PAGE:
Actually, "I can't see the strawberries" would be "no puedo ver las fresas" 'no puedo' translates to "I cannot" in this sentence, there is no indicator of ability to do anything (for example: to see the strawberries) therefore, it cannot translate to that sentence.
Most of the time these types of sentences will be interchangeable. The key difference is that one sentence has a negated verb, the other a negated object.
but "I don't see the strawberries" (which is what this sentence is) doesn't necessarily mean the same.
Spanish verbs are inflected. The ending tells you the subject. The -o here tells you "I" am doing the action. The Yo is often unnecessary.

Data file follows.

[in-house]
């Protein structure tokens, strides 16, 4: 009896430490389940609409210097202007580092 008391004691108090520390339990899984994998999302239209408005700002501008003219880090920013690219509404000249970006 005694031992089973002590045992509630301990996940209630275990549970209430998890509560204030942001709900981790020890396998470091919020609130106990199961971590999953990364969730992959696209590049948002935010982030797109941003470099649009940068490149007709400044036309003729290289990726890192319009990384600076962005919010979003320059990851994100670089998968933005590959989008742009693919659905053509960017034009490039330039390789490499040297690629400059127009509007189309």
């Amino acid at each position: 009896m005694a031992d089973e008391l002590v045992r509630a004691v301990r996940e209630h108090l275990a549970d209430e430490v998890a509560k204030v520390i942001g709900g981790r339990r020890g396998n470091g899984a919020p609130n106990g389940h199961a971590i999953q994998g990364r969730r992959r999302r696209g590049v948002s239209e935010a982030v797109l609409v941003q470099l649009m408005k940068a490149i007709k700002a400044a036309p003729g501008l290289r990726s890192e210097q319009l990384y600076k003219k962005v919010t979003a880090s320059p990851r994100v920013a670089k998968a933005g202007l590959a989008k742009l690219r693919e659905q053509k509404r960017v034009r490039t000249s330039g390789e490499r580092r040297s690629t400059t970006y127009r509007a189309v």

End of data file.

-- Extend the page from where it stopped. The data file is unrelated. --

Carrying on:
This one was very interesting, with the sound in Slower. If you listen to Veo then you will hear the 'e' without any problem, but if you just listen for Vo then you wont hear the 'e' at all. :)
I was wondering, why would "watch" work as a translation here and not work as a translation in the prior sentence about the bears?
"I do not" would imply that you simply dont see them. "can not" implies that something is preventing you from seeing them. You are incapable of it.
I get the verbs for "to go" and "to see" mixed up all the time. Is there a way to make it easier?
The enunciation sounds like ’no mayo las fresas', why cant they fix this and the microphone tests for accuracy. It would improve the learning process.